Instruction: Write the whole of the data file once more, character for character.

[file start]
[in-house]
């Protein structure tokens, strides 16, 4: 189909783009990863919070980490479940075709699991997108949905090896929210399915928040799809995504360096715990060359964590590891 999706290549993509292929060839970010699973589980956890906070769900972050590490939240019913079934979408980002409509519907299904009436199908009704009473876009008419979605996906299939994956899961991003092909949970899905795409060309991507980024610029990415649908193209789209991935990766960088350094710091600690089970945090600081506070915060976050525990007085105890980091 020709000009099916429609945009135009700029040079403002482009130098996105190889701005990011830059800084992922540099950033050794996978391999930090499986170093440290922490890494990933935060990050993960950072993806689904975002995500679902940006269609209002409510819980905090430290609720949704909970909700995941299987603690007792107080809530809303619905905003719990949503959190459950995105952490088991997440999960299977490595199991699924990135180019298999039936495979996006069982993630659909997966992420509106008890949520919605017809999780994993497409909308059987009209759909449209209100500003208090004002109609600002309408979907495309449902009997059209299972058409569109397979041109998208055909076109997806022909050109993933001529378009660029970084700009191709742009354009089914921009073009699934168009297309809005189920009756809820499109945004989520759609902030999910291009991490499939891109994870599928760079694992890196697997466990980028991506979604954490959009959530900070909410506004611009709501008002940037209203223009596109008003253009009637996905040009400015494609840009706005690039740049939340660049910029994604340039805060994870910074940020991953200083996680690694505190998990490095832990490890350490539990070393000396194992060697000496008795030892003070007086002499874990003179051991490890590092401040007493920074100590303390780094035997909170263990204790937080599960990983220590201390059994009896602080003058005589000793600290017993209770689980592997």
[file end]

[in-house]
């Protein structure tokens, strides 16, 4: 189909783009990863919070980490479940075709699991997108949905090896929210399915928040799809995504360096715990060359964590590891 999706290549993509292929060839970010699973589980956890906070769900972050590490939240019913079934979408980002409509519907299904009436199908009704009473876009008419979605996906299939994956899961991003092909949970899905795409060309991507980024610029990415649908193209789209991935990766960088350094710091600690089970945090600081506070915060976050525990007085105890980091 020709000009099916429609945009135009700029040079403002482009130098996105190889701005990011830059800084992922540099950033050794996978391999930090499986170093440290922490890494990933935060990050993960950072993806689904975002995500679902940006269609209002409510819980905090430290609720949704909970909700995941299987603690007792107080809530809303619905905003719990949503959190459950995105952490088991997440999960299977490595199991699924990135180019298999039936495979996006069982993630659909997966992420509106008890949520919605017809999780994993497409909308059987009209759909449209209100500003208090004002109609600002309408979907495309449902009997059209299972058409569109397979041109998208055909076109997806022909050109993933001529378009660029970084700009191709742009354009089914921009073009699934168009297309809005189920009756809820499109945004989520759609902030999910291009991490499939891109994870599928760079694992890196697997466990980028991506979604954490959009959530900070909410506004611009709501008002940037209203223009596109008003253009009637996905040009400015494609840009706005690039740049939340660049910029994604340039805060994870910074940020991953200083996680690694505190998990490095832990490890350490539990070393000396194992060697000496008795030892003070007086002499874990003179051991490890590092401040007493920074100590303390780094035997909170263990204790937080599960990983220590201390059994009896602080003058005589000793600290017993209770689980592997």